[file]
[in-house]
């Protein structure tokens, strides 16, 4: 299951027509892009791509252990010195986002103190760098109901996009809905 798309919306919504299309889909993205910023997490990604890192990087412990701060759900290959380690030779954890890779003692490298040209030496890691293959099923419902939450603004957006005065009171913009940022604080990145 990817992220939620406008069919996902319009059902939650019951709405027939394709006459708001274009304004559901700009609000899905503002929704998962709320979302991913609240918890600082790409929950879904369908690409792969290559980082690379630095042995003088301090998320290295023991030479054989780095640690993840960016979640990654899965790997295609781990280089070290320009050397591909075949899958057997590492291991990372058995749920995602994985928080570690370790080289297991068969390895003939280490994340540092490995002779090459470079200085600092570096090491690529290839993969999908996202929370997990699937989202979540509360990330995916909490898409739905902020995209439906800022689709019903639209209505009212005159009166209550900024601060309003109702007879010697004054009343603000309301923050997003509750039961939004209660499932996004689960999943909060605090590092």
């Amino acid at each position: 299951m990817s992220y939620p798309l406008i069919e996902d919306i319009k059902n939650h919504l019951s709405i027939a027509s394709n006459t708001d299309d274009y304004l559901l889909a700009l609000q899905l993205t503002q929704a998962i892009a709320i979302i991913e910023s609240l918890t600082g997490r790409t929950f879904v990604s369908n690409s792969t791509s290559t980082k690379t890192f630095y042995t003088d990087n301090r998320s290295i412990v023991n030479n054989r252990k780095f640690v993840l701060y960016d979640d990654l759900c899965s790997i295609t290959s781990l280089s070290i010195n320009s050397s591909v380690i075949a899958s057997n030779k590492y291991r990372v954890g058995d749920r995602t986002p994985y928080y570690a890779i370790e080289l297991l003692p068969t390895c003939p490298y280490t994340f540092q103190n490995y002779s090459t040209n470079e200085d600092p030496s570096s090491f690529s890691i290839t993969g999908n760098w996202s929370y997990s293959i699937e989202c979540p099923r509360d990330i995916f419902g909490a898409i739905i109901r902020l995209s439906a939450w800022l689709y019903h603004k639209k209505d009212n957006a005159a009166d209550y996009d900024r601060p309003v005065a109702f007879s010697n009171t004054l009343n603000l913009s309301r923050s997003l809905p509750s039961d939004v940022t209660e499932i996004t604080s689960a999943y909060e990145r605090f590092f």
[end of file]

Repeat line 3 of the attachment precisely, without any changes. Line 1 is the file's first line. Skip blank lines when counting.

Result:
């Amino acid at each position: 299951m990817s992220y939620p798309l406008i069919e996902d919306i319009k059902n939650h919504l019951s709405i027939a027509s394709n006459t708001d299309d274009y304004l559901l889909a700009l609000q899905l993205t503002q929704a998962i892009a709320i979302i991913e910023s609240l918890t600082g997490r790409t929950f879904v990604s369908n690409s792969t791509s290559t980082k690379t890192f630095y042995t003088d990087n301090r998320s290295i412990v023991n030479n054989r252990k780095f640690v993840l701060y960016d979640d990654l759900c899965s790997i295609t290959s781990l280089s070290i010195n320009s050397s591909v380690i075949a899958s057997n030779k590492y291991r990372v954890g058995d749920r995602t986002p994985y928080y570690a890779i370790e080289l297991l003692p068969t390895c003939p490298y280490t994340f540092q103190n490995y002779s090459t040209n470079e200085d600092p030496s570096s090491f690529s890691i290839t993969g999908n760098w996202s929370y997990s293959i699937e989202c979540p099923r509360d990330i995916f419902g909490a898409i739905i109901r902020l995209s439906a939450w800022l689709y019903h603004k639209k209505d009212n957006a005159a009166d209550y996009d900024r601060p309003v005065a109702f007879s010697n009171t004054l009343n603000l913009s309301r923050s997003l809905p509750s039961d939004v940022t209660e499932i996004t604080s689960a999943y909060e990145r605090f590092f």